An impeccably-organised romp through the who’s who of today’s best guitar up-and-comers
Jessie Atkinson
17:34 11th May 2018

If you’d never been to Leicester before Handmade Festival, like I hadn’t, then you’d have quite the good impression of the city after this weekend. It was, in part, due to the glorious sunshine, dappling light onto the tree-lined streets and onto cheerful-looking people holding pints of amber cider, but it was also due to Handmade Festival. 

The independent gathering - the largest of its kind in the city of Leicester - entered its sixth year this early May Bank Holiday weekend with a new app, new line-up and brand new stage within the University’s student union.

Idles and comeback kings Drenge create the biggest buzz of the weekend, though the line-up was a bumper success for fans of contemporary music - particularly of the guitar variety. 

Guitar-popsters Anteros kicked off proceedings at lunchtime on the Saturday with a spectacular set chivvied onwards, as always, by the keen brilliance of singer Laura Hayden. The sparkling irresistibility of summer hits 'The Beat' and 'Bonnie' were the perfect start to a weekend in the sun.

Glaswegian indie heroes Rascalton, who’s blazing post-punk track ‘Police’ was premiered here on Gigwise, bowled on stage, played a blistering half-hour set, and then moved off again (to play Live at Leeds) all in what I can only imagine, is the only speed they come in: fast.

Over at next door’s O2 Academy, ears were screwed with plugs and pupils saucer-like in the sudden darkness for Crosa Rosa, the infectious Nottingham trio who chucked melody after melody into the crowd from beneath curtains of hair and hands blurred with a musicians’ expertise. 

Geowulf, whose dream pop-laden chill-out tunes were perhaps better saved for a grassy hillock than the reception of a students union, nevertheless drew a small crowd of wide-eyed fans new and old, poutine clutched in their hands.

Ah, the food. Though some local traders pulled out at the last minute, the remaining stalls hit the spot. Sheffield’s PT Gravy Train, strung with Canadian flags and a “WTF is Poutine” blackboard explainer, was particularly popular, and was served with fakon instead of cheese for the vegan punters. 

The rest of the day swept attendees into the headliner’s open arms, with a danceable, addictive set from Spector passing the baton to a dark, weird-out for The Wytches in the Academy before the duo (Drenge) many had bought weekend tickets to see played their roster (plus new track ‘This Dance’) to a sun-drunk, pint-soaked congregation.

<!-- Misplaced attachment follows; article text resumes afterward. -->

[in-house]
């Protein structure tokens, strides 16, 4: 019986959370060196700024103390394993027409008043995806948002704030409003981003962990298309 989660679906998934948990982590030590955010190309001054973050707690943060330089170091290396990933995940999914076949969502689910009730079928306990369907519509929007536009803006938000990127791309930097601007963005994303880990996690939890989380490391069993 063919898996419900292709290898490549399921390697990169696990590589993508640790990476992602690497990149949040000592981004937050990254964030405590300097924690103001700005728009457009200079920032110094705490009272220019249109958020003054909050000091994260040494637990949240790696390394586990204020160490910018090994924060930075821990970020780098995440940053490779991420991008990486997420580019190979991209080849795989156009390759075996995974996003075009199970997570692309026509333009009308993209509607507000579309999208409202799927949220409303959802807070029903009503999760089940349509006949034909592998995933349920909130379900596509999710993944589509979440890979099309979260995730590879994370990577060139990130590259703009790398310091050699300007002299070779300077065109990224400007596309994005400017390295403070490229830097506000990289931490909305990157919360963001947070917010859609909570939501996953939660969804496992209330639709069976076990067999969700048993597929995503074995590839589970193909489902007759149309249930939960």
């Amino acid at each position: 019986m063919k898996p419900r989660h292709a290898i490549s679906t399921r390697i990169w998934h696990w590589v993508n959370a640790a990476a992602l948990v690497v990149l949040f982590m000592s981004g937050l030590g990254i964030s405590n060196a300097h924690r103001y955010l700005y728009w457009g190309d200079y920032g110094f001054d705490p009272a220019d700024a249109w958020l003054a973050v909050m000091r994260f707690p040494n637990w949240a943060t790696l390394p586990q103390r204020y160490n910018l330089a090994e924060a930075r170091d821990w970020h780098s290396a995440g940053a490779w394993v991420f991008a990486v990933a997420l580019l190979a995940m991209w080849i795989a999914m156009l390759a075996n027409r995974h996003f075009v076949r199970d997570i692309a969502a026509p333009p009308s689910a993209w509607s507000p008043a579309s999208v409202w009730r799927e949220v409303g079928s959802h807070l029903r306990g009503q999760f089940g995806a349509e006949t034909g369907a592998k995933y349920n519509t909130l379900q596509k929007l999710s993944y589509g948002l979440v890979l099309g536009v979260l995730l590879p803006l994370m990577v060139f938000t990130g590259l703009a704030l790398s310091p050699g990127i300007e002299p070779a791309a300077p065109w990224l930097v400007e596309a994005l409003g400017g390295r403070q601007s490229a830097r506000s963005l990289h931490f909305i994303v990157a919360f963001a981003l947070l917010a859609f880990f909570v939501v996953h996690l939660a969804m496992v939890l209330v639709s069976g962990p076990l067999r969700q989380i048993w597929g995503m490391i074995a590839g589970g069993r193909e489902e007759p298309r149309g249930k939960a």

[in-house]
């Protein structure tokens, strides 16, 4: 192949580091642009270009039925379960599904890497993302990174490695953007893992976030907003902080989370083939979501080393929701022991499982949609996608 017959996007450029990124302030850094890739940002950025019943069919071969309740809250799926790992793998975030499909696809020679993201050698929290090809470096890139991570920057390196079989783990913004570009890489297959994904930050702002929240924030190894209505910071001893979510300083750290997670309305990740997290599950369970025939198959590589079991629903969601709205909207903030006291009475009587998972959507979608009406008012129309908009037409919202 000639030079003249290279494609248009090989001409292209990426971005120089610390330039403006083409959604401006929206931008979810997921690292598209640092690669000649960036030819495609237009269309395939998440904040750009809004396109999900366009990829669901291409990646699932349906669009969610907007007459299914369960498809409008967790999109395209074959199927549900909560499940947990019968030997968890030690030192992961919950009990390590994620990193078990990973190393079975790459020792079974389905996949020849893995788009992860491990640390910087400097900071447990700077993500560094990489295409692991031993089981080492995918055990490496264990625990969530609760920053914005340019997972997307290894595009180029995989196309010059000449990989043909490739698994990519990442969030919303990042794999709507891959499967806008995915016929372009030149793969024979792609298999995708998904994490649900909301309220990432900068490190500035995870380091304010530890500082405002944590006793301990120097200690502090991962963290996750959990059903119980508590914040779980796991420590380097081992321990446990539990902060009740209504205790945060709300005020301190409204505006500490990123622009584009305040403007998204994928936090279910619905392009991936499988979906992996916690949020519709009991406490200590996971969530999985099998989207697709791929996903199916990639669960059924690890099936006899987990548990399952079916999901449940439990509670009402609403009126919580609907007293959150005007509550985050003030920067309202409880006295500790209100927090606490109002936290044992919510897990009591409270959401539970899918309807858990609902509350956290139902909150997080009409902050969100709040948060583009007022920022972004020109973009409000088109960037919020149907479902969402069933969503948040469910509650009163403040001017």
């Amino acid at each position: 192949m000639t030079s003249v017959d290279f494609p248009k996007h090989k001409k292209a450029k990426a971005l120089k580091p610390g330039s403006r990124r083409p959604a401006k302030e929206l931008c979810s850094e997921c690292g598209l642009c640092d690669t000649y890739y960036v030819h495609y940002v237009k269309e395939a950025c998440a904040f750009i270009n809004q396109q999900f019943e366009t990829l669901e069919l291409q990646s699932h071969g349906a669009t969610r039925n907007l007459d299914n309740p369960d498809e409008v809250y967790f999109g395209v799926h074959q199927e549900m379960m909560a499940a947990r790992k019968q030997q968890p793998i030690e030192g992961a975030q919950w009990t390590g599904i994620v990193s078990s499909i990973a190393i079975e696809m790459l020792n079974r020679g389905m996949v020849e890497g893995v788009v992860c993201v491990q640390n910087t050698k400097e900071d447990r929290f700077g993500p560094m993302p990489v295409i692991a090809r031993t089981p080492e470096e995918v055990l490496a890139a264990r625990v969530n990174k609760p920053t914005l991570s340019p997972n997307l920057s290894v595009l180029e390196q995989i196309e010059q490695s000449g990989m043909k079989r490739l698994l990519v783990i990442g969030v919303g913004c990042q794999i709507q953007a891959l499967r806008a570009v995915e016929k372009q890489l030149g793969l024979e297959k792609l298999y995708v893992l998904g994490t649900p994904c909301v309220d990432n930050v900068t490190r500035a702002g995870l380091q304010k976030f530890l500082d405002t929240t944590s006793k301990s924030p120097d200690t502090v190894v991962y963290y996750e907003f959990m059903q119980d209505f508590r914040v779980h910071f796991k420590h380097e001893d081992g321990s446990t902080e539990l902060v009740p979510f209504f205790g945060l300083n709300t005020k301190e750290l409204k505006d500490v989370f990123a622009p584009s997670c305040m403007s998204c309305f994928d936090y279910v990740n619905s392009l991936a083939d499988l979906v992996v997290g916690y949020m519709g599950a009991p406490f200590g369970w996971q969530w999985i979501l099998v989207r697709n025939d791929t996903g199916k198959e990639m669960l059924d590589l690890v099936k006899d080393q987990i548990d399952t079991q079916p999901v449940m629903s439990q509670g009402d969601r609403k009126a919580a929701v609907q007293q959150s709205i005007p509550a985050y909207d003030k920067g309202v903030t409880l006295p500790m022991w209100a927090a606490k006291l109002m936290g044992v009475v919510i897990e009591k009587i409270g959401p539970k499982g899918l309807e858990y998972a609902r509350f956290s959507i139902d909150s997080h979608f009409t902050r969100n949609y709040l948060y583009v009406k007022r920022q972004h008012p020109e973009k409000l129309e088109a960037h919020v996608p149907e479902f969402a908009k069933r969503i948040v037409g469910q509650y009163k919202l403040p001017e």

Day two started after lunch - no doubt to allow for those hungover hotel breakfasts - with Fling, an eclectic quintet bent on putting smiles back on grey faces blotched by the sun. For the brave few who turned out, they succeeded, bringing joyful, catchy tunes to the hall from under top hats and skeleton onesies. 

Next at Union Square, were dark, scuffed doom rockers Phobophobes whose haunting tenor was received well by the tentatively expanding crowd. 

For The Orielles, the Academy packed out with hundreds of people irresistibly bouncing on the balls of their feet to the pure meandering brilliance of the Halifax trio. The crowd lap up guitarist Henry’s spacey, deadpan humour, and their set, which ends with extraordinary opus 'Sugar Tastes Like Salt', gets one of the biggest cheers of the weekend. 

Circa Waves (who fail to see any bands themselves, instead playing Fifa for hours outside their enormous tour van) bring their punchy crowd-pleasers to the Academy, while political punk-maniacs Idles steal the show in a sweat-drenched mosh-pit filled with devotees wearing the band’s tongue-in-cheek merch from tours past and present. 

It’s clear that Handmade’s booking powers are powerful and on the nose, particularly when it comes to headliners. Motoring onwards from vibrant young band to vibrant young band, the festival is a militarily-organised success that allows - and indeed aims - for its attendees to go away with a handful of new favourites. 

And for those who hadn’t visited Leicester before, no doubt they found a great reason to visit again: a wonderfully-intimate dream in music and food, held in the loving embrace of the hottest early May Bank Holiday on record. Handmade Festival: an independent city festival to put in the calendar on annual repeat. 

Photo: Jess Brooks